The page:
(Masterpieces of World Literature, Critical Edition)

Kadare worked on The Concert from 1978 to 1988. It is his longest novel, and it conveys the apprehension felt by the Albanian citizens under Enver Hoxha’s strict Communist regime, where anyone could quickly fall out of favor. The novel deals with the last years of Albania’s political alliance with China, from Chairman Mao Zedong’s eightieth year to his death in 1976. During those years, Mao was determined to humiliate the Albanians for having dared to question his decision to entertain the president of the United States. The title refers to a rare concert given by the Chinese for their foreign visitors on the Day of the Birds, a concert that filled everyone with dread. Its meaning became clear when China subsequently withdrew all support for Albania.

The main plot line illustrates the difference between Albanian and Chinese communism. Arian Krasniqi is an Albanian officer who refuses to obey Minister D’s order, suggested to him by the Chinese, to encircle the Communist Party committee with tanks. For his disobedience, Krasniqi is expelled from the party and imprisoned. However, Krasniqi is vindicated by Enver Hoxha himself, who states in a public address that to encircle a party committee with tanks is tantamount to rehearsing for a military putsch and that such orders will never be carried out in Albania, no matter who issues them. Minister D then has no option but to release the tank officer and prepare his auto-critique for the party....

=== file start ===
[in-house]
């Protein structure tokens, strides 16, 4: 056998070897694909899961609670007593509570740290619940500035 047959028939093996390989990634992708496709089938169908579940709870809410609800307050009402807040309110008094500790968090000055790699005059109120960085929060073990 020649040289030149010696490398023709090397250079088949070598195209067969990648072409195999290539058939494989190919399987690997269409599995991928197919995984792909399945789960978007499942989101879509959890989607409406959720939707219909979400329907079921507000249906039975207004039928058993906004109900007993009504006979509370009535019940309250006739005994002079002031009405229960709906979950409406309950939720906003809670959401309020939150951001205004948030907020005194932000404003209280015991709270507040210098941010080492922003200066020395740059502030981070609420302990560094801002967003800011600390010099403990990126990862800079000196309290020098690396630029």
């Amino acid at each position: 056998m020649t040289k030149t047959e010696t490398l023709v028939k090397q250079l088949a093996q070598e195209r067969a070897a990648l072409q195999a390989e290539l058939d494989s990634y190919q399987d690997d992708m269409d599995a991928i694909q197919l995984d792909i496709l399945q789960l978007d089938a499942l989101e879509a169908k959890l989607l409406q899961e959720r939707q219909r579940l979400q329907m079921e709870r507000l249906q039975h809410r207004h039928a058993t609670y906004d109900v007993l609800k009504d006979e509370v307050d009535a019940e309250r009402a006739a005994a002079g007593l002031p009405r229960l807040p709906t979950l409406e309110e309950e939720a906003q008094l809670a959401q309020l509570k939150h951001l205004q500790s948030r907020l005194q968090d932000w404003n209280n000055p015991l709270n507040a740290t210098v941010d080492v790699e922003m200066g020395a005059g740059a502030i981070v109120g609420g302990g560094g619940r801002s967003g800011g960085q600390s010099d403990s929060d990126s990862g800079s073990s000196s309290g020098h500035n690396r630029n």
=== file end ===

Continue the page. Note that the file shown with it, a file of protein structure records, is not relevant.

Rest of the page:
(The entire section is 533 words.)

The Concert Bibliography

(Masterpieces of World Literature, Critical Edition)

Byron, Janet. “Albanian Nationalism and Socialism in the Fiction of Ismail Kadare.” World Literature Today 53, no. 4 (Autumn, 1979): 614-616.

Elsie, Robert. “Subtle Dissent of a Balkan Bard.” The Times Literary Supplement, June 24, 2005, p. 14.

Guppy, Shusha. “The Art of Fiction CLIII: Ismail Kadare.” Paris Review (Summer, 1998): 194-217.

Hurezanu, Daniela. “Ismail Kadare: Storytelling and the Power of Myth.” Chattahoochee Review 27, no. 2 (Winter, 2007): 148-160.

Koço, Eno. “Shostakovich, Kadare, and the Nature of Dissidence: An Albanian View.” Musical Times (Spring, 2005): 58-74.

Morgan, Peter. “Ancient Names . . . Marked by Fate: Ethnicity and the ’Man Without Qualities’ in Ismail Kadare’s Palace of Dreams.” European Legacy 7, no. 1 (February, 2002): 45-60.

Morgan, Peter. “Between Albanian Identity and Imperial Politics: Ismail Kadare’s The Palace of Dreams.” Modern Language Review 97, no. 2 (April, 2002): 365-379.

Morgan, Peter. “Ismail Kadare: Modern Homer or Albanian Dissident?” World Literature Today 80, no. 5 (September/October, 2006): 7-11.

Pipa, Arshi. “Subversion vs. Conformism: The Kadare Phenomenon.” Telos: A Quarterly of Critical Thought 73 (Fall, 1987): 47-77.

White, Anne. “Kosovo, Ethnic Identity, and ’Border Crossings’ in The File on H and Other Novels by Ismail Kadare.” In Border Crossings: Mapping Identities in Modern Europe, edited by Peter Wagstaff. New York: Peter Lang, 2004.